Carnage. Blood and teeth everywhere. More blood and teeth than you’d expect to see in a bar occupied by Mike Tyson after someone’s tapped him on the shoulder and said: “You’re a bit of a poof, really, aren’t you, mate?” Trevor Bennett and I were eight or nine and had just slammed headfirst into each other on the playground while doing our best Gary Linekar impersonation with the football – collisions happened all the time when you’re playing with one of those light-as-a-feather 99p balls that resemble an inflated spherical condom and float away on the slightest of breezes. Imagine attempting to play footie with a ball that’s possessed. And also factor in the important detail that we were all incredibly shit at playing the game. This basically meant there were lots of collisions. All the time. Most lunchtimes resembled the aftermath of Waterloo at my primary school.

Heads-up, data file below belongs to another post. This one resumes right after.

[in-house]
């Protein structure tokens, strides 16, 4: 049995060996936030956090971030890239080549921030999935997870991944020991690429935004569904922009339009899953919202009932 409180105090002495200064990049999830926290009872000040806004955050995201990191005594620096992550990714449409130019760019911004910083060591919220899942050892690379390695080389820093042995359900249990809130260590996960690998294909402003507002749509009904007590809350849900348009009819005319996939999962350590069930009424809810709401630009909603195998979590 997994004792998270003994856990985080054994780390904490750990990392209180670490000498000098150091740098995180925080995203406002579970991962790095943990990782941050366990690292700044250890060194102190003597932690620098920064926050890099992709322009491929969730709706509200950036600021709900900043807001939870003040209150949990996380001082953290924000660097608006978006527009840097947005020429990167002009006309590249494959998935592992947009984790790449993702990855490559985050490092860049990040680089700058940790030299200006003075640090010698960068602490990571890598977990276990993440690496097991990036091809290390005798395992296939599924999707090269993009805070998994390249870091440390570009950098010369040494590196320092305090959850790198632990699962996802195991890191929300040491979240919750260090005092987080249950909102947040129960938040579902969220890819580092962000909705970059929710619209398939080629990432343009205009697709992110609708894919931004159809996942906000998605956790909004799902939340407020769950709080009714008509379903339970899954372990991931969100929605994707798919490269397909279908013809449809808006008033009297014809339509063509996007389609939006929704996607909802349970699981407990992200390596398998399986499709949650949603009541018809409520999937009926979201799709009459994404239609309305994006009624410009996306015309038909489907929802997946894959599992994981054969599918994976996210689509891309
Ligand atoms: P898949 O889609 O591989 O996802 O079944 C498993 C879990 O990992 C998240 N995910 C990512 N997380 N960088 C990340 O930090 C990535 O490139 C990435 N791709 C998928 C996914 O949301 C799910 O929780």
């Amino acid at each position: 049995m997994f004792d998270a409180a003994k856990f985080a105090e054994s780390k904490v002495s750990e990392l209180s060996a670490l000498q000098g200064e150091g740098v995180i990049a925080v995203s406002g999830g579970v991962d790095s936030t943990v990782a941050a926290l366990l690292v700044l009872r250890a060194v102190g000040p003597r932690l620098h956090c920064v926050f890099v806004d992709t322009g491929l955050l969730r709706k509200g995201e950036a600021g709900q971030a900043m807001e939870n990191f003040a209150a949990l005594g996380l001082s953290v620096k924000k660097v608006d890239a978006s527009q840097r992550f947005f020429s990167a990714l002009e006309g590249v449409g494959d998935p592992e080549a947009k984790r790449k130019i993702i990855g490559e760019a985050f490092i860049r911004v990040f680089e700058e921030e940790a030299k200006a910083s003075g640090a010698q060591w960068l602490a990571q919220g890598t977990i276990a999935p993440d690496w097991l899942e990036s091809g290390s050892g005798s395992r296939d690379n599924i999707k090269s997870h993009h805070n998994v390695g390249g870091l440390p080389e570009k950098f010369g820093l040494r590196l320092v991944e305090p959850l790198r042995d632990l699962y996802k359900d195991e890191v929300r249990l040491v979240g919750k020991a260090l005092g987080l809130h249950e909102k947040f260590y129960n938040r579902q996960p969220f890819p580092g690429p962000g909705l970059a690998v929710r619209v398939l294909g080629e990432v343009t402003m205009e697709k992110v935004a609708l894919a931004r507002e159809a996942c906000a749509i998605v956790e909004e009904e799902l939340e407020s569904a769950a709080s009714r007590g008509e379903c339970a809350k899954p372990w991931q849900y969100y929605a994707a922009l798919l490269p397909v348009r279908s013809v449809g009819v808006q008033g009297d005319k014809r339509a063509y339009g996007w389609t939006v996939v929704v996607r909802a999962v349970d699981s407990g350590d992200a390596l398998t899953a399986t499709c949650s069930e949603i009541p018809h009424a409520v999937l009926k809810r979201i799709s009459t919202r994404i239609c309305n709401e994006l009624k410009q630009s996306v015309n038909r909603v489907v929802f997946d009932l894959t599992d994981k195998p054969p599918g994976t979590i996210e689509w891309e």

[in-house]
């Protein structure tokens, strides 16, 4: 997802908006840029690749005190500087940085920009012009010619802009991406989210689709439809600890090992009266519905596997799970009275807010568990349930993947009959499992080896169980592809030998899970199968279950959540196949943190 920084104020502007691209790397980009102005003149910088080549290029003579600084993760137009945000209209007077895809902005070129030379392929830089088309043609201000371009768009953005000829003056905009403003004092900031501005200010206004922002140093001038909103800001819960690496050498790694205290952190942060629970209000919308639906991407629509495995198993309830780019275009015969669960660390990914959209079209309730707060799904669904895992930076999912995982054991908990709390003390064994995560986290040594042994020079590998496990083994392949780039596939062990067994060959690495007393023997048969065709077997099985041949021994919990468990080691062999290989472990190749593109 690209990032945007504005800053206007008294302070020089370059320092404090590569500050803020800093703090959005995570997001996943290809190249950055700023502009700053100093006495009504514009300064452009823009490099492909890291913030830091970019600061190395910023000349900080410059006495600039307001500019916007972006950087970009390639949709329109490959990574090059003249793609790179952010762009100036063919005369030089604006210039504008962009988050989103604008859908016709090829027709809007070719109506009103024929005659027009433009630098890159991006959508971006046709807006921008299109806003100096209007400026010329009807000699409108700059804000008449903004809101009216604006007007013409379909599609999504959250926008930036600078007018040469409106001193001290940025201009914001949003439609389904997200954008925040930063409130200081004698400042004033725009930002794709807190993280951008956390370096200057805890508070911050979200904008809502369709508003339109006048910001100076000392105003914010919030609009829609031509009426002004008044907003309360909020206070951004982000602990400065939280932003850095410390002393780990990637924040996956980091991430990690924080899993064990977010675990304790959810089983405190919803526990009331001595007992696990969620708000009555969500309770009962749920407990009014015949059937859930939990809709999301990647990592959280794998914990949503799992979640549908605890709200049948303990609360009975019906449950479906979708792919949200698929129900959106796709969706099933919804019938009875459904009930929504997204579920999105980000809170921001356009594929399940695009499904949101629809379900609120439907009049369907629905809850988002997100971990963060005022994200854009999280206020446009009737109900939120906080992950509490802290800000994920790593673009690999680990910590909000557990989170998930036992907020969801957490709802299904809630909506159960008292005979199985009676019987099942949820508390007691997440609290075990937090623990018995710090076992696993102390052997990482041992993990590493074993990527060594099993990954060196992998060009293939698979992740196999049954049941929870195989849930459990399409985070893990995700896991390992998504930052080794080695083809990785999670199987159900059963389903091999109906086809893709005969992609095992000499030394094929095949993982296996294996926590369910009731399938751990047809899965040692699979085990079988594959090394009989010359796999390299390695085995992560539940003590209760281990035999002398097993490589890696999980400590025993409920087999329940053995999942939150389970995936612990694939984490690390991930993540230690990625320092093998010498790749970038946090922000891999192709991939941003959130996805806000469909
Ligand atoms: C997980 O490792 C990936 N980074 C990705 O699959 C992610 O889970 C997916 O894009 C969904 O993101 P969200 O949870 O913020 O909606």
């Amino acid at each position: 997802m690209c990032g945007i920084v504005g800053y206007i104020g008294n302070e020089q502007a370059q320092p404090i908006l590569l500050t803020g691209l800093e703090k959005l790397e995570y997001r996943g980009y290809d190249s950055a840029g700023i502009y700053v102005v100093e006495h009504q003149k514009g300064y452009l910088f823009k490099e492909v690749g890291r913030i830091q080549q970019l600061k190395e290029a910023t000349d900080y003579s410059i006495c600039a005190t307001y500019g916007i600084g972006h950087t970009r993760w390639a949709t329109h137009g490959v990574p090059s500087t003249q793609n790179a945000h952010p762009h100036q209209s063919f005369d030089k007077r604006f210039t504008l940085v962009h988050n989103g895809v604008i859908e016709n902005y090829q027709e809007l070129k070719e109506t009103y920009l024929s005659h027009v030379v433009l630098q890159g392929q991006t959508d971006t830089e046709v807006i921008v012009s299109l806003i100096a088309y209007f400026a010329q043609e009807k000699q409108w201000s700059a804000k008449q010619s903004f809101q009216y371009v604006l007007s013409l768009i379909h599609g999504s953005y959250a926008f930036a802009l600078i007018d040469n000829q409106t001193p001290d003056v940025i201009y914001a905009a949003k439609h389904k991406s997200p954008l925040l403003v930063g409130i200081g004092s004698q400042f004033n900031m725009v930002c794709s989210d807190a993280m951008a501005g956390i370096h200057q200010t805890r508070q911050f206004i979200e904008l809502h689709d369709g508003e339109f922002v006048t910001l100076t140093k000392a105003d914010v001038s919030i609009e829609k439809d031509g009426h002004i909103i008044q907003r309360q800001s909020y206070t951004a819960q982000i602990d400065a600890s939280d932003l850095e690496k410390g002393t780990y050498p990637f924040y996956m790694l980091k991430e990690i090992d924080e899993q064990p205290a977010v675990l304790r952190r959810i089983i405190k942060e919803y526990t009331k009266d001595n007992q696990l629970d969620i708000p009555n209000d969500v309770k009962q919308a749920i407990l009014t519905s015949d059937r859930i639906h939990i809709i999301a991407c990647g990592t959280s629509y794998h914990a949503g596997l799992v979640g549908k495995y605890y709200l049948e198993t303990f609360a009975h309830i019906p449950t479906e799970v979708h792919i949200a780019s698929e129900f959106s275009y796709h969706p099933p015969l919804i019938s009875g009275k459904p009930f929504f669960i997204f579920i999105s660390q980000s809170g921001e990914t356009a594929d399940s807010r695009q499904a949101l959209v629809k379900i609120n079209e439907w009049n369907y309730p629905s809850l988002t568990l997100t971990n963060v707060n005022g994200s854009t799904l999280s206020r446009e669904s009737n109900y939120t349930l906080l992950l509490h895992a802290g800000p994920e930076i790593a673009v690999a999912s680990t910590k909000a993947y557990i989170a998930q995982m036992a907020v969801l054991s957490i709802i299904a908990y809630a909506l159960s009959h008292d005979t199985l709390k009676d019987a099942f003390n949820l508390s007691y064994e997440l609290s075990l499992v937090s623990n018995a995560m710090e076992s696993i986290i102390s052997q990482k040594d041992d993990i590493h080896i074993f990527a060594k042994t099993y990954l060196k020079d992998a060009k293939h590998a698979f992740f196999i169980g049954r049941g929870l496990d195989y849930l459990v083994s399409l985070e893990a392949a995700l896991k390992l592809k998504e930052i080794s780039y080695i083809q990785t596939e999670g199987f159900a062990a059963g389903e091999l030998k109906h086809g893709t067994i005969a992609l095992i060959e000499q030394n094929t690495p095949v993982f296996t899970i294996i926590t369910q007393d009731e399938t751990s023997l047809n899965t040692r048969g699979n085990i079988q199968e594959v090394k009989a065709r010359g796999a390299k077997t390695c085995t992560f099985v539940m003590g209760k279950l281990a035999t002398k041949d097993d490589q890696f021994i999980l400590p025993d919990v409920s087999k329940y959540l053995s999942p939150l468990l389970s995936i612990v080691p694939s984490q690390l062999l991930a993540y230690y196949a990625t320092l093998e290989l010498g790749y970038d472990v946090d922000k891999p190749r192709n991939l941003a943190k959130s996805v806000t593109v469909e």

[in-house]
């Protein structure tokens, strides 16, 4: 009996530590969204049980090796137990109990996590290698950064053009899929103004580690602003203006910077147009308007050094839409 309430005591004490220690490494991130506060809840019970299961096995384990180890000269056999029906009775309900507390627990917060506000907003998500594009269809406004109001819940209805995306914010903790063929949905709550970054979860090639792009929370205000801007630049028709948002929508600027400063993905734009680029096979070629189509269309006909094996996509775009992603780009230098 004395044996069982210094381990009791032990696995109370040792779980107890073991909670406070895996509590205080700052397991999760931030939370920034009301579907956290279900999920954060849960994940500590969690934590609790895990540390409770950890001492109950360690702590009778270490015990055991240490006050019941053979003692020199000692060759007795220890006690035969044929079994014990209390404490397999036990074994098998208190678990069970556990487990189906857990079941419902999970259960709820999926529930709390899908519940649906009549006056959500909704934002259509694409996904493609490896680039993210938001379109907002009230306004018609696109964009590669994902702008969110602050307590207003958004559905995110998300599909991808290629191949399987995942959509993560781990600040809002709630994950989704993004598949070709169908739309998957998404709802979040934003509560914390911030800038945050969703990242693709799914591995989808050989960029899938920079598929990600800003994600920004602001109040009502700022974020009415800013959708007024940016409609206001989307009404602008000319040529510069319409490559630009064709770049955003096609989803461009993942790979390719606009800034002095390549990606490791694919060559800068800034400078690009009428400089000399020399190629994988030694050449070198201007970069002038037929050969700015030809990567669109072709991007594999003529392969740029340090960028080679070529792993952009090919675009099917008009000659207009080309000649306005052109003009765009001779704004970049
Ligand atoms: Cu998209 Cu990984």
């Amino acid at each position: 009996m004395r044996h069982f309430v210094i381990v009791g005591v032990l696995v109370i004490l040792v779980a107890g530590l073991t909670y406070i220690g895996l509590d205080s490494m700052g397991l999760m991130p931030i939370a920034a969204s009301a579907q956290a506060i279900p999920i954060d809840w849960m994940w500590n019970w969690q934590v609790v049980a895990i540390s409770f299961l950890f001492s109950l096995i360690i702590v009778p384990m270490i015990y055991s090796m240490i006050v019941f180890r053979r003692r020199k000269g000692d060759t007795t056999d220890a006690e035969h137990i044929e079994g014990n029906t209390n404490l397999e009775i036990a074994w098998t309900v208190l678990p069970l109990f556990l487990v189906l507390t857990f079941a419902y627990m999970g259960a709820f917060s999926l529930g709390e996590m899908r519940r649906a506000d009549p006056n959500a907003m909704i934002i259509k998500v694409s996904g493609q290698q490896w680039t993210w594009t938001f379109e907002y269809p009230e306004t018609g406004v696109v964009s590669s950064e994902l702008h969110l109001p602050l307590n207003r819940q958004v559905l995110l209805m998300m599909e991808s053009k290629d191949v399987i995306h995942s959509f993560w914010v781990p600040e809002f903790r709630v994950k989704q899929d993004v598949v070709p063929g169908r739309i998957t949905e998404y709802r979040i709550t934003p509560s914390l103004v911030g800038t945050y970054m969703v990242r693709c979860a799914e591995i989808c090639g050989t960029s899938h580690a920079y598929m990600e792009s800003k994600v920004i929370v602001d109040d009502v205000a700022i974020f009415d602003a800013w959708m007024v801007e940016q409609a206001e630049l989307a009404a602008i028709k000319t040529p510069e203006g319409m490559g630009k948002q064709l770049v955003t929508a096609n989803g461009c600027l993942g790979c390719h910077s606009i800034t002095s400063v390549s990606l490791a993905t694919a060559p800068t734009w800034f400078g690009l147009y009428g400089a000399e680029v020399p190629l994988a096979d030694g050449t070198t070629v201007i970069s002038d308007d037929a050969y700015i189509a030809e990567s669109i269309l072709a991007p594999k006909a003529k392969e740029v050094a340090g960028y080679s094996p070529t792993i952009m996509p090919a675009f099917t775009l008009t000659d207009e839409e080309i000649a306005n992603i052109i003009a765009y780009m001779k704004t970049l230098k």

“Urrggg, oh GOD!!! URGGHHH!!!” I said. Trevor was stammering something similar as he spat out blood and teeth – one or two teeth may actually have been mine. We wern’t too concerned about the blood or the pain. We were far too stupid to register that we might actually have done ourselves some serious harm, no, we were more concerned that in colliding with each other at full twat, our lips had actually touched each others. We had kissed. I had caught gay.

Being incredibly thick, I went home that afternoon and asked my mum: “Can you catch anything if you kiss a boy?”